When we were seniors in high school looking at liberal arts colleges, we were sure that Williams was among the best; this was corroborated by the fact that U.S. News and World Report had ranked Williams number one for years. Now, as students, we’ve experienced this superiority firsthand: the people, campus and classes are all that we had hoped for. However, the recent ranking results have Williams tied with Amherst, calling into question our preeminence and making us think more about what we’re missing.
Williams students are incredibly driven and dedicated people. Sitting in Paresky during lunch, one glance to the right will show you a varsity team captain or a high school valedictorian. Look left: chances are one of those people has organized a community event in their hometowns or volunteered with children, seniors or in hospitals. The Williams Admissions Web site reveals that 91 percent of Williams students did service work in high school, and we know that they didn’t all just do it to add another extracurricular to their college application. And since the beginning of the school year, multiple students have approached each of us wondering about opportunities for doing community service on campus.
We have these minds around us, brimming with great intentions and ideas. Yet, our Williams community is relatively stagnant when it comes to community engagement. There have been countless cries on these very pages of the Record for us to “break through” the Purple Bubble, and realize that all is not as pristine and perfect as it seems. Why this disconnect between potential and actual initiatives?
Of course, there are a few well-established groups that provide some opportunities for engagement, but they do not begin to cover the range of student interests or the various areas of need in the Berkshires. The students asking us about service opportunities are a testament to the difficulty students have engaging meaningfully with the community. And for every person that has approached us, we know there must be several more who are wondering the same thing and have no one to ask. Additionally, as members of the Lehman Board for Community Engagement, we annually receive students’ applications for service-oriented spring break trips, many of which cannot be funded because we don’t have enough resources for them under our budget.
There simply isn’t enough support in place for people who are interested in community engagement. We have successfully created resource outlets related to sustainability, such as the Center for Environmental Studies and the Zilkha Center for Sustainability. But the Office of Community Engagement, our only outlet for community work, is underfunded and thus underused: it is run by one part-time staff member (Stewart Burns) who works incredibly hard but simply cannot get enough done with his restricted hours and budget. Compare this situation to that of Amherst’s, where there is an endowed, multi-million dollar Center for Civic Engagement that offers information on opportunities in service and social justice and is staffed with eight full-time employees. Their Center facilitates interactions between student groups and community organizations, funds public service internships, offers transportation to local service centers and maintains a “Community Engagement Leader Program,” among other things. And Amherst isn’t alone in making civic engagement a priority: Middlebury, Hamilton and Swarthmore all have similar centers.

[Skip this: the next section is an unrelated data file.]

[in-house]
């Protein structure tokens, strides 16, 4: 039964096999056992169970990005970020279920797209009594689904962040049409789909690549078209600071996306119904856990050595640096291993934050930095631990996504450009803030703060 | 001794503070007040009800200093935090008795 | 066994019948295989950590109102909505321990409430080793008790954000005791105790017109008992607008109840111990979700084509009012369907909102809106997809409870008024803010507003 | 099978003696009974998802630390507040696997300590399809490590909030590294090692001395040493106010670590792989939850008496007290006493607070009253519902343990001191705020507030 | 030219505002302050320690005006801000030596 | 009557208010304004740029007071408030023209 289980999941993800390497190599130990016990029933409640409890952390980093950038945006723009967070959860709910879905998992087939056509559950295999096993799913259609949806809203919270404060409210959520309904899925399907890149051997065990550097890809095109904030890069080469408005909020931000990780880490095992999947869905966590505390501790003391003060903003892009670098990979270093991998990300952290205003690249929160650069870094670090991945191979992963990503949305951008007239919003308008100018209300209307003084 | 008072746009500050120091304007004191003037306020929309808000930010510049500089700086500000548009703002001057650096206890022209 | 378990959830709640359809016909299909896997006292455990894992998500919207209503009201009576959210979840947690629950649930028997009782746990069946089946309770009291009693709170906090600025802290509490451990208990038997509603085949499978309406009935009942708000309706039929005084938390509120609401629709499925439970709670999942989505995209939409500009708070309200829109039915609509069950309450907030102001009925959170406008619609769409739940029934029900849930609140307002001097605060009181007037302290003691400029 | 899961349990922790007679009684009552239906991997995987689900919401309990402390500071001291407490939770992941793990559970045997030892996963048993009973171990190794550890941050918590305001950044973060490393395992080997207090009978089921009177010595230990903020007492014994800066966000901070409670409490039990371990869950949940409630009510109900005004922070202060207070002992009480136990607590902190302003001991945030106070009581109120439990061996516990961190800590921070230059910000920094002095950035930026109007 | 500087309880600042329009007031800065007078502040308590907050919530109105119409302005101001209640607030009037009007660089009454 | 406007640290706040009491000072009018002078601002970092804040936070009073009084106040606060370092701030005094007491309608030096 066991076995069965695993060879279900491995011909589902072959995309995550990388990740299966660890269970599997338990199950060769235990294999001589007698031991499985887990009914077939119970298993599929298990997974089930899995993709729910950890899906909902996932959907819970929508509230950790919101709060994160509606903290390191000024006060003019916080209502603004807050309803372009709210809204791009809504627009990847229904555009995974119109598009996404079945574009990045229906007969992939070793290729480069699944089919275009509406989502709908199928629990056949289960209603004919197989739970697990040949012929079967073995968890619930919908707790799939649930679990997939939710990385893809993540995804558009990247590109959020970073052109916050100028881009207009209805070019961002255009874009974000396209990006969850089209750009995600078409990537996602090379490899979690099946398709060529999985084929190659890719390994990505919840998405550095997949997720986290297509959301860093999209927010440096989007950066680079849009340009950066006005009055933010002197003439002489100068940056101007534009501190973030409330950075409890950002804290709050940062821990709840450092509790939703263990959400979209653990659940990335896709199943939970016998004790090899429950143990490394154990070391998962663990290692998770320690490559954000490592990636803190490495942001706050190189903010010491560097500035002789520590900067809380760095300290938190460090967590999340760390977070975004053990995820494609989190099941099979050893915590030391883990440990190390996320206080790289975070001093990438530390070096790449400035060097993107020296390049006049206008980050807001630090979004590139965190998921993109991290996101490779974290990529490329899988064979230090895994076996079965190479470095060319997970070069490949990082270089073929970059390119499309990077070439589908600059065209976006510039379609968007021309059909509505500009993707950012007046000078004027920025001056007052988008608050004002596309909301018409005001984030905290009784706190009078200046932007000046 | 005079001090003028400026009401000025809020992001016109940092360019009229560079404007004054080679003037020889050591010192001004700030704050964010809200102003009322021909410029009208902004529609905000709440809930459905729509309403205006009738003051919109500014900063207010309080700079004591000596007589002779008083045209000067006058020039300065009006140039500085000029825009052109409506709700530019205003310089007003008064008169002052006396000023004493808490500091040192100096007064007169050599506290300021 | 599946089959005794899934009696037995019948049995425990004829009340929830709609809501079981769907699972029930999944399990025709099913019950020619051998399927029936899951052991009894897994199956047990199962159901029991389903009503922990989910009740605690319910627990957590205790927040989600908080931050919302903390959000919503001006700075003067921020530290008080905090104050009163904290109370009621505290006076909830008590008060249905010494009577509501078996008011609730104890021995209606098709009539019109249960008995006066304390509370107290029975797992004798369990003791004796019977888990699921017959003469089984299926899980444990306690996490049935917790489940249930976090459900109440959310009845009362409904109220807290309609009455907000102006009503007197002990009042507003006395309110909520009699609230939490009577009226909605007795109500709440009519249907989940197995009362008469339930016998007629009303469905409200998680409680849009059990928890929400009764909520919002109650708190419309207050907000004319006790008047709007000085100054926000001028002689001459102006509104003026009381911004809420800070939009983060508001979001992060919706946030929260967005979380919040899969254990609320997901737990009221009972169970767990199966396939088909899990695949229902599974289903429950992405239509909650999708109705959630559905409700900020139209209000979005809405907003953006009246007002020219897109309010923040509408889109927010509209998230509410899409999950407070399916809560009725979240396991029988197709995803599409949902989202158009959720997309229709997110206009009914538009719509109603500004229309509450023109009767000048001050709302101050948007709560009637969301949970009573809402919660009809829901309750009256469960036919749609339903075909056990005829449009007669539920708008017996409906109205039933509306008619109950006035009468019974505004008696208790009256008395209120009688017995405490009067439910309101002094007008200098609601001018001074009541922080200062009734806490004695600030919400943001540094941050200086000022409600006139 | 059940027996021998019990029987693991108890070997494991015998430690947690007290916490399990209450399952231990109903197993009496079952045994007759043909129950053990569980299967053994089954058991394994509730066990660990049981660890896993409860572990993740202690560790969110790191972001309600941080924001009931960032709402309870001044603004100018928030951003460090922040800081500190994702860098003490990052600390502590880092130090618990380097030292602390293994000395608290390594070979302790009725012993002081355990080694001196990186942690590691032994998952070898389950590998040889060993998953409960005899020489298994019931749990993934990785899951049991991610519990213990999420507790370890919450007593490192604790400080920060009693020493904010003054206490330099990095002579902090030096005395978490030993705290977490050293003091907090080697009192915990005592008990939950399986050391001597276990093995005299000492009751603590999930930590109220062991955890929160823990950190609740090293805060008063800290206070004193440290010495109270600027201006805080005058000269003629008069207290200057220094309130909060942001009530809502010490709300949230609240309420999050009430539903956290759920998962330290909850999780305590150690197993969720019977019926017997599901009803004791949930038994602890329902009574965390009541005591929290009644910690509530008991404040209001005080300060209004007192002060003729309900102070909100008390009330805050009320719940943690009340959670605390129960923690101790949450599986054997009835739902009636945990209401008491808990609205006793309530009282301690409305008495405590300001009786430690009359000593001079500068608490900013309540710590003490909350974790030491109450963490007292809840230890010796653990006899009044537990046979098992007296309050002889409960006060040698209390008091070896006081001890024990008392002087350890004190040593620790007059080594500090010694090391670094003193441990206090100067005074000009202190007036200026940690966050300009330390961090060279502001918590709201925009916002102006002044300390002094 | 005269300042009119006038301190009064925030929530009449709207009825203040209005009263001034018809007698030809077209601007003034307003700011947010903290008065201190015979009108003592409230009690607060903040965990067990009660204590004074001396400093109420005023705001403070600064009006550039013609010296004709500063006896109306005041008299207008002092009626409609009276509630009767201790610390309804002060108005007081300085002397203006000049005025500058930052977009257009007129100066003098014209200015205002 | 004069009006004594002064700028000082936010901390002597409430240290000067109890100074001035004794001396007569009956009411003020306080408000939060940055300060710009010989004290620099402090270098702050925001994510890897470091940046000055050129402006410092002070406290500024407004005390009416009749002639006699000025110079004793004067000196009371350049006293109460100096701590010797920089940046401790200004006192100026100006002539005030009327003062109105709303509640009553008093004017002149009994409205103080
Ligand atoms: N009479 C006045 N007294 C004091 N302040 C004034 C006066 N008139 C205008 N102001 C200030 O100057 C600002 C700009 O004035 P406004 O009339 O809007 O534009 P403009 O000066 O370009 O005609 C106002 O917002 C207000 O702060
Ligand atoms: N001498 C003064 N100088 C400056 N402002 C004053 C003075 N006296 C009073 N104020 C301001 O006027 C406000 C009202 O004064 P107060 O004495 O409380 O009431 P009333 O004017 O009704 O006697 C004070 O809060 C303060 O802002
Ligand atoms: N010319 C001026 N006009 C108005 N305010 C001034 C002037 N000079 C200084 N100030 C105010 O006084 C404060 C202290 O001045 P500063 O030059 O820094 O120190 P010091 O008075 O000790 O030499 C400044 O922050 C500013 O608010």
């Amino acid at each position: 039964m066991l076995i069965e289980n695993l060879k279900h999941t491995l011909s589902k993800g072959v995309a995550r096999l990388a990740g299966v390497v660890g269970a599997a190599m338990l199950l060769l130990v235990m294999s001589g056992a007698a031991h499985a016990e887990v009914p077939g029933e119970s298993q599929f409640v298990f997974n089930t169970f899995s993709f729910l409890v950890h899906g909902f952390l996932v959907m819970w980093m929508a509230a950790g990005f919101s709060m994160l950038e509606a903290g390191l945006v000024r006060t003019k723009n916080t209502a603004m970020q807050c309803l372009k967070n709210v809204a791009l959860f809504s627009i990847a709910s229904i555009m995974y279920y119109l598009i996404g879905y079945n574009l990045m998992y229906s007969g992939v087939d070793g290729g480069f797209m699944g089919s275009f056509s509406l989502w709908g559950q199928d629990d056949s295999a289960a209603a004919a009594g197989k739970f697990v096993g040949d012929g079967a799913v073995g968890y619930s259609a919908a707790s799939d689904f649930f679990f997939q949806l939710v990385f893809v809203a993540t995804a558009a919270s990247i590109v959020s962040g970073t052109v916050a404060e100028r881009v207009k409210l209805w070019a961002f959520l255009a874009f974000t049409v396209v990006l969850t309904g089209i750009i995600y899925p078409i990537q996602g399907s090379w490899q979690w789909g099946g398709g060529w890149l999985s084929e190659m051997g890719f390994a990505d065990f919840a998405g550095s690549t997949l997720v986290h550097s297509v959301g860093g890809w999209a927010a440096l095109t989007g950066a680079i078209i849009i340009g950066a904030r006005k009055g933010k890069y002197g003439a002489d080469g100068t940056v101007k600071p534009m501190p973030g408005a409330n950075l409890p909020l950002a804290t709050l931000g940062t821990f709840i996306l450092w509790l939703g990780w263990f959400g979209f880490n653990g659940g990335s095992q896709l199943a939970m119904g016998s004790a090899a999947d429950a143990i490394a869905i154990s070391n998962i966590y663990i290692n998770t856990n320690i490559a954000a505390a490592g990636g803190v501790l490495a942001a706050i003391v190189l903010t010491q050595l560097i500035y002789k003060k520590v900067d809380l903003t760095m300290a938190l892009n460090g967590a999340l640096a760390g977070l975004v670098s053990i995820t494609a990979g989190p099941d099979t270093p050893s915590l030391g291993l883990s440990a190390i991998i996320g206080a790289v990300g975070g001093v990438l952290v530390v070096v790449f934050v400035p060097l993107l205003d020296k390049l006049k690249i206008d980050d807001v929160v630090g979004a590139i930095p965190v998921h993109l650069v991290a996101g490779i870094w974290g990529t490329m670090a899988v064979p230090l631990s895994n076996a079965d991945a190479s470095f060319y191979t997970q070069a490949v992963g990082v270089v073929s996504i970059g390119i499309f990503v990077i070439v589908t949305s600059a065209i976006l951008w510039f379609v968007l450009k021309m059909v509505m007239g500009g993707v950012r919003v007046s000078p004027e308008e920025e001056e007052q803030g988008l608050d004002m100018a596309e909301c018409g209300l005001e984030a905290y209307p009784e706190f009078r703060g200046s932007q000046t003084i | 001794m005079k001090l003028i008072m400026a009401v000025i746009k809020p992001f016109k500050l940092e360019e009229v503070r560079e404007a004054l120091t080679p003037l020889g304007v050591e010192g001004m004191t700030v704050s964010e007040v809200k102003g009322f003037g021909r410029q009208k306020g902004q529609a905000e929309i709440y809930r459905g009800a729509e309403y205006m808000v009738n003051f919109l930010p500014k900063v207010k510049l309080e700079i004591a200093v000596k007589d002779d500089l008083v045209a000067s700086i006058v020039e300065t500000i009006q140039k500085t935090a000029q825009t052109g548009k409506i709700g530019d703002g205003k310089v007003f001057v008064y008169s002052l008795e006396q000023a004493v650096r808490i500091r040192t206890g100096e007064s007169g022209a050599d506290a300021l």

So, back to those amazing kids around you and the ideas that they aren’t putting into action – imagine if they could. Imagine if group heads had somewhere to go for support when they were overwhelmed; imagine if they had access to knowledgeable mentors who could give them advice. Imagine if students had somewhere to go to connect with a service project they cared about, even if they only had a few free hours a week. Imagine if there were resources for students to find nonprofits to work for over winter study or summer break. What differences could we be making in our local – or global – communities if we had the resources, the funding and the people who could help us all learn and grow into roles as active community members?
Residents of North Adams need food and help winterizing their homes, presidential nominees need funding and campaign leaders; students in the A Better Chance (ABC) program at Mt. Greylock High School need tutors; local nursing home seniors need attention, not to mention all of the nonprofit groups operating nationally and globally who are constantly in want of support. The need is there – the opportunities are just out of reach of most students.
Williams prides itself on providing incredible people with incredible opportunities. Shouldn’t this carry over to community engagement and service? Who knows where it could lead? We’ve got the will, but not the way – not as things stand now.
To show student interest in establishing a Center for Public Affairs and Community Engagement on campus, the Lehman Board has written a petition to be brought to the next meeting of the Board of Trustees. Look for ways to support this initiative in the coming weeks!
Laura Christianson ’11 is from Minneapolis, Minn. She lives in Fayerweather. Janna Gordon ’11 is from Plainview, N.Y. She lives in Carter.